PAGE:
You can't merely single-out sales of the G6 product line and draw marketing conclusions; GM AS A COMPANY IS FALTERING. Sales of GM’s entire existing line of trucks and SUVs are down. They’ve scrapped plans for a 2008 line of rear-wheel-drive cars to focus resources on the trucks and sport utility vehicles it plans to introduce in the next 12 months. GM is in desperate need of dealer rightsizing (many GM dealers are located in declining metro areas). And company management is wrassling with mounting healthcare costs.

Millward Brown's Jamie Lord once said, "A good product is not enough to provide competitive advantage. Only brands can tap into the emotional needs of consumers and create a bond with them."

The Oprah marketing partnership tried to tap into the emotional needs of women, but in the end GM's lackluster product innovation, the dysfunctional dealer distribution network, and the company management inefficiencies are barriers to marketing success.

The lesson here is that marketing cannot operate in a vacuum and marketing alone cannot drive corporate growth. Cross-functional elements always impact marketing - and a classically trained marketer worth their salt understands and evaluates operations, finance, and logistics management as much as they do promotional efforts and strategy. In the end, this is why Andrea Jung is transforming Avon and Carly Fiorina failed at HP. Both Andrea and Carly are marketing geniuses...Andrea clearly demonstrates her understanding of operations and business accumen.

By the way, sounds like Thomas needs to move up and on over into this Century. Appears he is a bit threatened by strong women.


Thanks for that nice ending, Kristen. But nah, my girl is 5'11", broad back, corporate VP, drives like Schumacher and can fistfight a drunken sailor. She thinks Oprah is trash too.

Princess = tabloid-tainted, self-obsessed and weak.

dear, dear thomas....

Does "your girl" know you describe her as "broad back" and "drunken sailor" bawdy? Geez. I think you proved my point.


Aren’t we supposed to be talking about the meaninglessness or meaningfulness of the marketing partnership between Pontiac & Oprah?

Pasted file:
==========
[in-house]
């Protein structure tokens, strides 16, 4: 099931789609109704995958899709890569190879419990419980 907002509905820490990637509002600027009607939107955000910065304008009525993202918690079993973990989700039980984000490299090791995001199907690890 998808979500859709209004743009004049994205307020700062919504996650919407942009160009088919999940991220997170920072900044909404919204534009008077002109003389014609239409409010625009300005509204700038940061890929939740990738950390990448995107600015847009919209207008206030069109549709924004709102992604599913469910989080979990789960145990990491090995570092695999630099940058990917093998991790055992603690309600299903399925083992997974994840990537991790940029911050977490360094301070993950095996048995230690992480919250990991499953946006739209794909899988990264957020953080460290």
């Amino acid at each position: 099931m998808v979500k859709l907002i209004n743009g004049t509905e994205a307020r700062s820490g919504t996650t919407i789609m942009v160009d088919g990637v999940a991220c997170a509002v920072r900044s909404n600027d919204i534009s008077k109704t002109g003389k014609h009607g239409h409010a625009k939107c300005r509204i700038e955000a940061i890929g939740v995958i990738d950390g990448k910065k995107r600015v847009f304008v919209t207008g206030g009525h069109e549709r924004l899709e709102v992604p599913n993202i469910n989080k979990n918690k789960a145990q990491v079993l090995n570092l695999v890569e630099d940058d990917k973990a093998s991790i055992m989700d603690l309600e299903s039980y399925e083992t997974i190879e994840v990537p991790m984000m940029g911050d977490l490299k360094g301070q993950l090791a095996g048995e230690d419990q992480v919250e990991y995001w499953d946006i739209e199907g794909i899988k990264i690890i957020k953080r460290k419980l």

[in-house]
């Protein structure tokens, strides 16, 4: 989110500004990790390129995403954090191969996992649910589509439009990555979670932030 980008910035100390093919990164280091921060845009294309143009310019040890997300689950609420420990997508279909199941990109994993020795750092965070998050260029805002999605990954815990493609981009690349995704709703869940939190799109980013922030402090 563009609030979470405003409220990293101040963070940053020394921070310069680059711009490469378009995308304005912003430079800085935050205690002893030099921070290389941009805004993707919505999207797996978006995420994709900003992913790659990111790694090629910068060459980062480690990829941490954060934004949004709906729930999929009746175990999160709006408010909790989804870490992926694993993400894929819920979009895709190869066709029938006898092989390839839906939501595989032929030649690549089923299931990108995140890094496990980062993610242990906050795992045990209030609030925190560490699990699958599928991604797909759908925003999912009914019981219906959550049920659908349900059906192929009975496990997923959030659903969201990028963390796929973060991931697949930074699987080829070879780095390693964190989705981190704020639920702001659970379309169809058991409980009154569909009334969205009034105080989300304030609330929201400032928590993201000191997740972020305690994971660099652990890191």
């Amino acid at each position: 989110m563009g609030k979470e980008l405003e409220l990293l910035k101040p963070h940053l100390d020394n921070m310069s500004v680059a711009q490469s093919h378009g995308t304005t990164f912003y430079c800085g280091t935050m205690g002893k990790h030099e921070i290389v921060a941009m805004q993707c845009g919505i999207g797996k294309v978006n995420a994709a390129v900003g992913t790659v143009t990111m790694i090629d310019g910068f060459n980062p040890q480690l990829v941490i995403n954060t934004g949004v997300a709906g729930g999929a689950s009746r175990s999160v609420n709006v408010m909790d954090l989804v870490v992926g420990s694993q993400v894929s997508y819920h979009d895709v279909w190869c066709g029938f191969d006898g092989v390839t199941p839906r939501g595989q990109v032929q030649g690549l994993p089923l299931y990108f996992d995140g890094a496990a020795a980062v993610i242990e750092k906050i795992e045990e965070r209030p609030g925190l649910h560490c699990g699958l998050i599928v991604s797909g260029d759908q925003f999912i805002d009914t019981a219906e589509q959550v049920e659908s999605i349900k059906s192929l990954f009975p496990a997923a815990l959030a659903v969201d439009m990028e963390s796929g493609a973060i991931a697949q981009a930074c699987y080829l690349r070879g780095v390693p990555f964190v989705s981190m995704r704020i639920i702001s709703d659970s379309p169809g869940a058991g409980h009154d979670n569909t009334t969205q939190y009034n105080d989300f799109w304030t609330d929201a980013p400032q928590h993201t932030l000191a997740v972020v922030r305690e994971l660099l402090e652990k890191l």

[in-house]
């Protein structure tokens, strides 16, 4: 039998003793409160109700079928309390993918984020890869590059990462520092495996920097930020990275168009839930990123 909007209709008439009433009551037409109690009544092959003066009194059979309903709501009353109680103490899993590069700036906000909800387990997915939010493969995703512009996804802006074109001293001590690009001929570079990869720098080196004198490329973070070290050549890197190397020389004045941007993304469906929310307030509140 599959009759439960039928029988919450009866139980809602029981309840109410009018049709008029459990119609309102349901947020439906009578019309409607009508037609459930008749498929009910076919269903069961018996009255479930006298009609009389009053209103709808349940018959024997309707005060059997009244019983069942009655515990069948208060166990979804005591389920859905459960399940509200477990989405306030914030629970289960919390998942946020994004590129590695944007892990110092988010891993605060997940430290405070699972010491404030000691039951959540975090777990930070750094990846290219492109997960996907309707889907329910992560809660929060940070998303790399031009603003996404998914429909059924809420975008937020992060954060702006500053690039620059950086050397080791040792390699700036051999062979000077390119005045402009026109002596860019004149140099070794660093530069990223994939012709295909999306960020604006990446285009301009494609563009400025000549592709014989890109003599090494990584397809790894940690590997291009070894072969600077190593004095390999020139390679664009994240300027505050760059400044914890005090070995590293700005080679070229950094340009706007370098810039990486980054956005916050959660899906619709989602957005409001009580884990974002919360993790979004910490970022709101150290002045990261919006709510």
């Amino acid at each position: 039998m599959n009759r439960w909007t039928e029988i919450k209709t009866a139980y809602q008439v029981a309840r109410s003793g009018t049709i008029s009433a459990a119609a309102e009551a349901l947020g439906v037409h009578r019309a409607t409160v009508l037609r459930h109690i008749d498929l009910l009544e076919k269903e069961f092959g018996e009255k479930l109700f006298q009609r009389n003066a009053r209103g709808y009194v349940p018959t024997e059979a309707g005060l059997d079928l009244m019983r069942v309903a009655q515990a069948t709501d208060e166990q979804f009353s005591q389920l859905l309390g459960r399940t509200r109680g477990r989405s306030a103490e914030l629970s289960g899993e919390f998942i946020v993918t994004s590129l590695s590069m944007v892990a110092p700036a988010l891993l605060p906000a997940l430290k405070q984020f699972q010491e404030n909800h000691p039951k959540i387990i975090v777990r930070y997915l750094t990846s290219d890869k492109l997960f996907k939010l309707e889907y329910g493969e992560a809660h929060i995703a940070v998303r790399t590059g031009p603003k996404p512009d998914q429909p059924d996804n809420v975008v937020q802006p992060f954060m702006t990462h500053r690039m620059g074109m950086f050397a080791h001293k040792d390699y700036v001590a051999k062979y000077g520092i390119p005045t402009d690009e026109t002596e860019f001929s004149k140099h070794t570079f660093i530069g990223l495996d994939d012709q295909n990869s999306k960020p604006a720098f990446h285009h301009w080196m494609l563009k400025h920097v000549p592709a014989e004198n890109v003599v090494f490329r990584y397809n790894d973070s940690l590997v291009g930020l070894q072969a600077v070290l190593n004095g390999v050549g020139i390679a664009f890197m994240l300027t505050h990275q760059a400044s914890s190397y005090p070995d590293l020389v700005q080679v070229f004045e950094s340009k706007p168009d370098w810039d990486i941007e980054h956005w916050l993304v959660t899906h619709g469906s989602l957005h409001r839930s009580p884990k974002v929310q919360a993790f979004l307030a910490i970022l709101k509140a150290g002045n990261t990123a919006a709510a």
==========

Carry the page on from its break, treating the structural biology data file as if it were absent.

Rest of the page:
Whattaya say we keep this conversation on topic ... okay?

I agree with kirsten. Marketing alone cannot save a crap product. Sure, people might buy it and use it (or get it for free in this instance), but the negative word of mouth generated would probably spread faster than anyone can say oprah. Maybe they should have just spent that money on improving their cars..

As one who's adult lifetime has coincided with the ascendancy of first the Germans, and Japanese, and now Korean automakers as well, I have watched slack-jawed for FOUR DECADES as U.S. automakers, GM in particular, have made one wrong move after another, until even the American car-buying public no longer takes much of their product offerings seriously.

To save on manufacturing costs, the "Big 3" rammed crappy down-sized front-drive models down our collective throats starting about 25 years ago. Even "prestige" makes such as Cadillac and Lincoln were forced through this process, and with next to zero mass-production experience, starting in 1980, wave after wave of inferior front-drive models was served up by Detroit, to a customer base whose U.S.-built loyalty was finally shaken loose by products that didn't begin to stand comparison with BMW, Mercdes, Honda, Toyota, Nissan, et al.

The first example in recent years, of an American company doing most everything right in planning and developing a new model for market, came with the 1986 Ford Taurus. Literally disassembling dozens of Honda Accords, Audi 100's and BMW's, Ford's engineers deliberately designed their new model to do everything those other, more expensive models could do, even down to the feeling of brake and accelerator pedals!